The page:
As the series continues, they maintain their rivalry while developing a grudging respect and admiration for one another. They also become more familiar with each other in different situations: Robert injures himself on the stairs, forcing Dorothy to accompany him to the hospital emergency room, allowing the crusty American to make a commentary on the ineffectiveness of British socialized medicine; Robert's overbearing mother comes to stay while she's passing through London, at Dorothy's insistence and despite Robert's reluctance, and quickly takes over the house; and Dorothy asks Robert to "chaperone" her visit from an aggressive and amorous suitor so that his photographer nephew will take pictures of her for his magazine, and she ends up fending off the advances of the obnoxious suitor while Robert is engrossed in a televised cricket match.

If you're an Elaine Stritch fan, this show is a must-see. It will make you a fan of Donald Sinden as well (I have to admit I'd only previously heard his named dropped in an episode of "The Young Ones," but have since learned that he's a very accomplished actor in Britain. I've added Series 2 of "Two's Company" to my Netflix queue, and hope to get it by the end of the week.

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We learned on Friday that mom's insurance will no longer pay for her nursing home. Fortunately, Mom has some money in savings, but of course we don't know how much will be required, so this is quite worrying. But as my aunt said, we'll just do what's necessary. It won't be for very much longer, in any event, and we'll just cross the bridge when we reach it...

8 Comments:

Blogger Steven said...

"It won't be for very much longer, in any event, and we'll just cross the bridge when we reach it..." So sorry to hear of the news. I wish I could help with the worries. Sending strength and prayers your way.

I know what you mean about the sidewalks being iced over. We were in town at the American Theater Company yesterday and there was ice everywhere.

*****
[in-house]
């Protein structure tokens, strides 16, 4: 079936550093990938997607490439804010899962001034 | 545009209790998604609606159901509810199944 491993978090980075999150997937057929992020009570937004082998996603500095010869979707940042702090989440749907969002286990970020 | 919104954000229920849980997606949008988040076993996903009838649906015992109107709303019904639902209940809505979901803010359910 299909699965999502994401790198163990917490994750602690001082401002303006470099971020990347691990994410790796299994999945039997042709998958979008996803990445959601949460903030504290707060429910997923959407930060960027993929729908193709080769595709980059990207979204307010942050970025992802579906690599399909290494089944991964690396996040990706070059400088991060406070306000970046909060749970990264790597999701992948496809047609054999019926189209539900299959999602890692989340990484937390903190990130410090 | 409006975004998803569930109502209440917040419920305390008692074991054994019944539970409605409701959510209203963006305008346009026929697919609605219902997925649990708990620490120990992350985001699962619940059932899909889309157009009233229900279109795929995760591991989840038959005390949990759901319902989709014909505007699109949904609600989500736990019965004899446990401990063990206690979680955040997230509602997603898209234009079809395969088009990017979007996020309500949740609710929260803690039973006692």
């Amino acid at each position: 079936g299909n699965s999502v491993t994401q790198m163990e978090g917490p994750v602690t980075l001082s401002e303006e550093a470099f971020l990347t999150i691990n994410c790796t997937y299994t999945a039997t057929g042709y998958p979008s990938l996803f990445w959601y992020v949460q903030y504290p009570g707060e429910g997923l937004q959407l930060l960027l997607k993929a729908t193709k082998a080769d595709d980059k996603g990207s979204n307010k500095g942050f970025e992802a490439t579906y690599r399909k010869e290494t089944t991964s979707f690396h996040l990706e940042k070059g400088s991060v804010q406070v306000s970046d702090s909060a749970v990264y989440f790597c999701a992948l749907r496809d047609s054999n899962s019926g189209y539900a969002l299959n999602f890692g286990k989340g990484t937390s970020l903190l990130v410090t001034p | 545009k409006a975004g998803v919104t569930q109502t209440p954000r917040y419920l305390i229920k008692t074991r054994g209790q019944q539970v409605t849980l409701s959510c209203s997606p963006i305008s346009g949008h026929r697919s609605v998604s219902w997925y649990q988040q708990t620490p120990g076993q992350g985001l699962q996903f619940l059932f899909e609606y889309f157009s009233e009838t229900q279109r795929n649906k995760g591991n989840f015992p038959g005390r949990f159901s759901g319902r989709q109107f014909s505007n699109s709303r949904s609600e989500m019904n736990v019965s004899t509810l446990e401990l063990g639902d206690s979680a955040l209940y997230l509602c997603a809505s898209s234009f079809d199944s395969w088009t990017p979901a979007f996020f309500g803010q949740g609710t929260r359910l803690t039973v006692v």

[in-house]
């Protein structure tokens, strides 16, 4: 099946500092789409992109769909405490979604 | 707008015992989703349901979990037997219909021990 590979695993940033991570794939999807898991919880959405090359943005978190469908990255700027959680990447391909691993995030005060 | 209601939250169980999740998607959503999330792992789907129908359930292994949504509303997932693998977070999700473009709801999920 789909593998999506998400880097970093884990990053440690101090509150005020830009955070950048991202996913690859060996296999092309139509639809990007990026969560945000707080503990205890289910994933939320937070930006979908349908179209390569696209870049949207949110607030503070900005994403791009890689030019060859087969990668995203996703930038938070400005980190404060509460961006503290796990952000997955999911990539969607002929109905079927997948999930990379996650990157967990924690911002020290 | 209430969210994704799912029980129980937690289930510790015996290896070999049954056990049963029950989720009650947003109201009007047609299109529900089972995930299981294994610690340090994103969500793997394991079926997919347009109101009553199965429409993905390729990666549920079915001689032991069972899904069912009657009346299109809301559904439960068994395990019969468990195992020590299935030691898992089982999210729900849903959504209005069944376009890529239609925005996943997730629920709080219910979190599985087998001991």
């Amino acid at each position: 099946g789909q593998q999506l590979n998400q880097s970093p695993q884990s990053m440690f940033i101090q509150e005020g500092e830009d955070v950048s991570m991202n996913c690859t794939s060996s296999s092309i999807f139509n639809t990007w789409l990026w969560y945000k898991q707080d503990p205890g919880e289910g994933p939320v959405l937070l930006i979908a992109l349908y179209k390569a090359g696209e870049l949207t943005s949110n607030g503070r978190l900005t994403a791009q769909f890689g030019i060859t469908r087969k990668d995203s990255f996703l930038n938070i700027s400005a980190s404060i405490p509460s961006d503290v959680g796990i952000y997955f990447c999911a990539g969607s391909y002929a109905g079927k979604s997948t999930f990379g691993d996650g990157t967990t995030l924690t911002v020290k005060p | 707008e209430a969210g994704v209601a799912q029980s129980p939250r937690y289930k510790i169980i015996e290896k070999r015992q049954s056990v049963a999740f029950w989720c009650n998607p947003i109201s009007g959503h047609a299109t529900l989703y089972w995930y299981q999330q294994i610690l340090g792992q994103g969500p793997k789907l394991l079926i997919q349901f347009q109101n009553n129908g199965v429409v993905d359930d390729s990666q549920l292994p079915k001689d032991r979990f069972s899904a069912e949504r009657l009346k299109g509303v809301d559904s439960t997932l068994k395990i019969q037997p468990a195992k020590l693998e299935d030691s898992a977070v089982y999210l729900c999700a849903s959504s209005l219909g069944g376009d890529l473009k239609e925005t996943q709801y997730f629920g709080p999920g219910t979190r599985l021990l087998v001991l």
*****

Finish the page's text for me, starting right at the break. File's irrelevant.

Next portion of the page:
1:26 PM  
Blogger Aaron said...

Thanks much for the prayers...they are much appreciated!

It's supposed to start snowing again this afternoon. I'm just thrilled.

1:37 PM  
Anonymous Anonymous said...

I pray your Mom is not suffering too much. I still have both parents and see them almost every day. I know they can't live forever but when the time comes I'll be shaken to my knees. They say they are going to a better place and I sure as Hell hope thst is true. Your mom will be in thsi better place too, where there is no pain or suffering.
Abe Lincoln quote: "I am often driven to my knees upon realizing there was no place else to go". He was a wise man. Take care, Ed

6:07 PM  
Blogger Aaron said...

Ed: Thanks for the kind thoughts...Mom's condition does seem to deteriorate little by little, but she's not suffering and she's in a place where she's happy. I'm just grateful for that...

9:55 PM  
Blogger willam said...

oh my god. i had no idea about this series. thanx for turning me on to it.

3:10 PM  
Blogger Aaron said...

Willam: You'll love it! Elaine really is kind of like a female (and more elegant) Ralph Kramden: she always gets proven wrong in the end. Except when her butler plays a mean trick on her--then she gets even by playing a sly, mean trick on him.

I love it. Hard.

3:14 PM  
Blogger Unknown said...

I came across your post while searching for the half-remembered lyrics to the theme song to "Two's Company." Thank you; with the information you posted, I was able to find clips of the show on YouTube. By the way, I think Elaine's animal character in the opening is meant to be an eagle, not a goose. British Lion :: American Bald Eagle.

11:19 PM